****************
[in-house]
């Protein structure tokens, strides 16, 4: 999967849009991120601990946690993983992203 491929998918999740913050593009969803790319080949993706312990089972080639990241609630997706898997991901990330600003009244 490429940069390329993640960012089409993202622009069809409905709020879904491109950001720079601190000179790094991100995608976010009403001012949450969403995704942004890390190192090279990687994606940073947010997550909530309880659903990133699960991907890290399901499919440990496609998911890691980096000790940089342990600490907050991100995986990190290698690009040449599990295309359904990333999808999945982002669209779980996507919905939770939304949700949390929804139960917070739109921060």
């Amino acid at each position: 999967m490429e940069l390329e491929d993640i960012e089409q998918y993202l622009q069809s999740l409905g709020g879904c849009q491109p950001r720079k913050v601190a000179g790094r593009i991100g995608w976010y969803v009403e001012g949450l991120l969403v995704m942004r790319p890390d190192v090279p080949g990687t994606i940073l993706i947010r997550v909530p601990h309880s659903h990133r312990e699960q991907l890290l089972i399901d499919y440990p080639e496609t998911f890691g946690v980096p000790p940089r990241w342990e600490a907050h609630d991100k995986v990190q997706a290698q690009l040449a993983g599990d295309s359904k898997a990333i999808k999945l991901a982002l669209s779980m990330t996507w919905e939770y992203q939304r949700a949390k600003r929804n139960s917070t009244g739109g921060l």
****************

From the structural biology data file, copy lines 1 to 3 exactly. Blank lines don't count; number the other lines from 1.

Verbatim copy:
[in-house]
């Protein structure tokens, strides 16, 4: 999967849009991120601990946690993983992203 491929998918999740913050593009969803790319080949993706312990089972080639990241609630997706898997991901990330600003009244 490429940069390329993640960012089409993202622009069809409905709020879904491109950001720079601190000179790094991100995608976010009403001012949450969403995704942004890390190192090279990687994606940073947010997550909530309880659903990133699960991907890290399901499919440990496609998911890691980096000790940089342990600490907050991100995986990190290698690009040449599990295309359904990333999808999945982002669209779980996507919905939770939304949700949390929804139960917070739109921060």
């Amino acid at each position: 999967m490429e940069l390329e491929d993640i960012e089409q998918y993202l622009q069809s999740l409905g709020g879904c849009q491109p950001r720079k913050v601190a000179g790094r593009i991100g995608w976010y969803v009403e001012g949450l991120l969403v995704m942004r790319p890390d190192v090279p080949g990687t994606i940073l993706i947010r997550v909530p601990h309880s659903h990133r312990e699960q991907l890290l089972i399901d499919y440990p080639e496609t998911f890691g946690v980096p000790p940089r990241w342990e600490a907050h609630d991100k995986v990190q997706a290698q690009l040449a993983g599990d295309s359904k898997a990333i999808k999945l991901a982002l669209s779980m990330t996507w919905e939770y992203q939304r949700a949390k600003r929804n139960s917070t009244g739109g921060l």